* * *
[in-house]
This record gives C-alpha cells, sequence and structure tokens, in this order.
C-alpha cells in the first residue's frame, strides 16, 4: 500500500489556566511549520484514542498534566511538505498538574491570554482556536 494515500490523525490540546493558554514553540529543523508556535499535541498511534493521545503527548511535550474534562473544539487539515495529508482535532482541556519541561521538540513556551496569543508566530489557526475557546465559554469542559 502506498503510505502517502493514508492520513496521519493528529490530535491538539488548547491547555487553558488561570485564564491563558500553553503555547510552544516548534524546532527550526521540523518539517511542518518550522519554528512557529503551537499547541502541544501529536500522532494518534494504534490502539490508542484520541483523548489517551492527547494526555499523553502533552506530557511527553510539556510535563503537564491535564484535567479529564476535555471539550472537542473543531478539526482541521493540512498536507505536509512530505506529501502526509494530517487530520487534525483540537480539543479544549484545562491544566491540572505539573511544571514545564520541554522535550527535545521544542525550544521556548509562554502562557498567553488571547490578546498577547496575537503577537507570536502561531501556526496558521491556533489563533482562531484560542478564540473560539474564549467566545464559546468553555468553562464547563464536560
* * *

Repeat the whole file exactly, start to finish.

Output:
[in-house]
This record gives C-alpha cells, sequence and structure tokens, in this order.
C-alpha cells in the first residue's frame, strides 16, 4: 500500500489556566511549520484514542498534566511538505498538574491570554482556536 494515500490523525490540546493558554514553540529543523508556535499535541498511534493521545503527548511535550474534562473544539487539515495529508482535532482541556519541561521538540513556551496569543508566530489557526475557546465559554469542559 502506498503510505502517502493514508492520513496521519493528529490530535491538539488548547491547555487553558488561570485564564491563558500553553503555547510552544516548534524546532527550526521540523518539517511542518518550522519554528512557529503551537499547541502541544501529536500522532494518534494504534490502539490508542484520541483523548489517551492527547494526555499523553502533552506530557511527553510539556510535563503537564491535564484535567479529564476535555471539550472537542473543531478539526482541521493540512498536507505536509512530505506529501502526509494530517487530520487534525483540537480539543479544549484545562491544566491540572505539573511544571514545564520541554522535550527535545521544542525550544521556548509562554502562557498567553488571547490578546498577547496575537503577537507570536502561531501556526496558521491556533489563533482562531484560542478564540473560539474564549467566545464559546468553555468553562464547563464536560